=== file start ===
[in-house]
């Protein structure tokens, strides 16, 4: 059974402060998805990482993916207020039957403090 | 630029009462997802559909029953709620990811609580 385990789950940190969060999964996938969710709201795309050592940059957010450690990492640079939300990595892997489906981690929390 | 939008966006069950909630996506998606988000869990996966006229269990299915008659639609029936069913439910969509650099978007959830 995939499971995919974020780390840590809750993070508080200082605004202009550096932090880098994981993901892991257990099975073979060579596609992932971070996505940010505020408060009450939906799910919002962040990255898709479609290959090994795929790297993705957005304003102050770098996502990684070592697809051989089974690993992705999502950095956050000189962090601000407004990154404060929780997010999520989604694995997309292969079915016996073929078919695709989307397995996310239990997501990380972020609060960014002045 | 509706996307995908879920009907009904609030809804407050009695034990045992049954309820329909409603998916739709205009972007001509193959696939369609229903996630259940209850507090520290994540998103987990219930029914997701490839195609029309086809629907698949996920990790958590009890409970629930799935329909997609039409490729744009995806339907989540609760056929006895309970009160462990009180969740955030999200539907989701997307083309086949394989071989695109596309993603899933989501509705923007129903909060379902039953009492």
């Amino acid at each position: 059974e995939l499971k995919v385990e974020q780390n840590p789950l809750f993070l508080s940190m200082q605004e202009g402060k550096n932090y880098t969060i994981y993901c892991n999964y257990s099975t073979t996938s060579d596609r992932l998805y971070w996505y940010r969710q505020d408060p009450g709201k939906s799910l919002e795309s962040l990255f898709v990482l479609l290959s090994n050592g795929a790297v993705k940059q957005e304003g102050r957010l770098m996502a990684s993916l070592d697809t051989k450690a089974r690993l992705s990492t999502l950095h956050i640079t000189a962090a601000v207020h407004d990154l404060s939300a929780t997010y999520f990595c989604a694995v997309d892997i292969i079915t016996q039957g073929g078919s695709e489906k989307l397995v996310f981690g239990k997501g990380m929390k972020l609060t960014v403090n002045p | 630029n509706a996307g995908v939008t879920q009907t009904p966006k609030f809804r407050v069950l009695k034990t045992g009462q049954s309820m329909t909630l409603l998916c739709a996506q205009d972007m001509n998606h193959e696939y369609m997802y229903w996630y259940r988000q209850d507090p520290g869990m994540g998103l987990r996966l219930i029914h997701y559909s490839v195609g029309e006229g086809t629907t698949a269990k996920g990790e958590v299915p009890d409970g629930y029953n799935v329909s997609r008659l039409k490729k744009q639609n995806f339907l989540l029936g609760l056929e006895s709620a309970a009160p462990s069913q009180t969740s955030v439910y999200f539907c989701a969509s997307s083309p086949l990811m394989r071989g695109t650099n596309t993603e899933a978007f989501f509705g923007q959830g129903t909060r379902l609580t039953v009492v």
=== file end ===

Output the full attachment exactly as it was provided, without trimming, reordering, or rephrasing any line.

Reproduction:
[in-house]
């Protein structure tokens, strides 16, 4: 059974402060998805990482993916207020039957403090 | 630029009462997802559909029953709620990811609580 385990789950940190969060999964996938969710709201795309050592940059957010450690990492640079939300990595892997489906981690929390 | 939008966006069950909630996506998606988000869990996966006229269990299915008659639609029936069913439910969509650099978007959830 995939499971995919974020780390840590809750993070508080200082605004202009550096932090880098994981993901892991257990099975073979060579596609992932971070996505940010505020408060009450939906799910919002962040990255898709479609290959090994795929790297993705957005304003102050770098996502990684070592697809051989089974690993992705999502950095956050000189962090601000407004990154404060929780997010999520989604694995997309292969079915016996073929078919695709989307397995996310239990997501990380972020609060960014002045 | 509706996307995908879920009907009904609030809804407050009695034990045992049954309820329909409603998916739709205009972007001509193959696939369609229903996630259940209850507090520290994540998103987990219930029914997701490839195609029309086809629907698949996920990790958590009890409970629930799935329909997609039409490729744009995806339907989540609760056929006895309970009160462990009180969740955030999200539907989701997307083309086949394989071989695109596309993603899933989501509705923007129903909060379902039953009492």
């Amino acid at each position: 059974e995939l499971k995919v385990e974020q780390n840590p789950l809750f993070l508080s940190m200082q605004e202009g402060k550096n932090y880098t969060i994981y993901c892991n999964y257990s099975t073979t996938s060579d596609r992932l998805y971070w996505y940010r969710q505020d408060p009450g709201k939906s799910l919002e795309s962040l990255f898709v990482l479609l290959s090994n050592g795929a790297v993705k940059q957005e304003g102050r957010l770098m996502a990684s993916l070592d697809t051989k450690a089974r690993l992705s990492t999502l950095h956050i640079t000189a962090a601000v207020h407004d990154l404060s939300a929780t997010y999520f990595c989604a694995v997309d892997i292969i079915t016996q039957g073929g078919s695709e489906k989307l397995v996310f981690g239990k997501g990380m929390k972020l609060t960014v403090n002045p | 630029n509706a996307g995908v939008t879920q009907t009904p966006k609030f809804r407050v069950l009695k034990t045992g009462q049954s309820m329909t909630l409603l998916c739709a996506q205009d972007m001509n998606h193959e696939y369609m997802y229903w996630y259940r988000q209850d507090p520290g869990m994540g998103l987990r996966l219930i029914h997701y559909s490839v195609g029309e006229g086809t629907t698949a269990k996920g990790e958590v299915p009890d409970g629930y029953n799935v329909s997609r008659l039409k490729k744009q639609n995806f339907l989540l029936g609760l056929e006895s709620a309970a009160p462990s069913q009180t969740s955030v439910y999200f539907c989701a969509s997307s083309p086949l990811m394989r071989g695109t650099n596309t993603e899933a978007f989501f509705g923007q959830g129903t909060r379902l609580t039953v009492v």